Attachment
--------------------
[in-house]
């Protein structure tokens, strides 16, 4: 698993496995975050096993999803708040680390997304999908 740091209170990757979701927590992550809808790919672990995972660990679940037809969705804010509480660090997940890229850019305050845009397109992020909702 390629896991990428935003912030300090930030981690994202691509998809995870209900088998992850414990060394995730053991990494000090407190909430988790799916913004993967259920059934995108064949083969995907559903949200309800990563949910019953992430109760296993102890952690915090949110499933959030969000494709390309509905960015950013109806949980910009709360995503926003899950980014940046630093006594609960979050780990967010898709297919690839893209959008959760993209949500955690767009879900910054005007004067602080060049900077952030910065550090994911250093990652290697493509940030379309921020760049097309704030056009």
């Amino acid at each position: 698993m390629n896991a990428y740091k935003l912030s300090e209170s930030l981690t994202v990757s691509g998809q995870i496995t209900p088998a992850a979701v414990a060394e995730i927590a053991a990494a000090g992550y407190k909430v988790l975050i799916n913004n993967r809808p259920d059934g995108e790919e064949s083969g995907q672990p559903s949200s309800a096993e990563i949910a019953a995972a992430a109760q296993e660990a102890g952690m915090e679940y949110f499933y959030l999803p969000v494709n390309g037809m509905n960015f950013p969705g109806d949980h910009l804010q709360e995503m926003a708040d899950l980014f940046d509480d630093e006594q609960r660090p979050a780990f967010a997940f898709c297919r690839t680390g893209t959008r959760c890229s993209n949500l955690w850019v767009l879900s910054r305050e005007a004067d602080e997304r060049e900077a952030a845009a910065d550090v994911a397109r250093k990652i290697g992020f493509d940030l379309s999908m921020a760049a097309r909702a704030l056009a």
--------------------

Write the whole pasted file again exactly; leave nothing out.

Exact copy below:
[in-house]
């Protein structure tokens, strides 16, 4: 698993496995975050096993999803708040680390997304999908 740091209170990757979701927590992550809808790919672990995972660990679940037809969705804010509480660090997940890229850019305050845009397109992020909702 390629896991990428935003912030300090930030981690994202691509998809995870209900088998992850414990060394995730053991990494000090407190909430988790799916913004993967259920059934995108064949083969995907559903949200309800990563949910019953992430109760296993102890952690915090949110499933959030969000494709390309509905960015950013109806949980910009709360995503926003899950980014940046630093006594609960979050780990967010898709297919690839893209959008959760993209949500955690767009879900910054005007004067602080060049900077952030910065550090994911250093990652290697493509940030379309921020760049097309704030056009």
């Amino acid at each position: 698993m390629n896991a990428y740091k935003l912030s300090e209170s930030l981690t994202v990757s691509g998809q995870i496995t209900p088998a992850a979701v414990a060394e995730i927590a053991a990494a000090g992550y407190k909430v988790l975050i799916n913004n993967r809808p259920d059934g995108e790919e064949s083969g995907q672990p559903s949200s309800a096993e990563i949910a019953a995972a992430a109760q296993e660990a102890g952690m915090e679940y949110f499933y959030l999803p969000v494709n390309g037809m509905n960015f950013p969705g109806d949980h910009l804010q709360e995503m926003a708040d899950l980014f940046d509480d630093e006594q609960r660090p979050a780990f967010a997940f898709c297919r690839t680390g893209t959008r959760c890229s993209n949500l955690w850019v767009l879900s910054r305050e005007a004067d602080e997304r060049e900077a952030a845009a910065d550090v994911a397109r250093k990652i290697g992020f493509d940030l379309s999908m921020a760049a097309r909702a704030l056009a």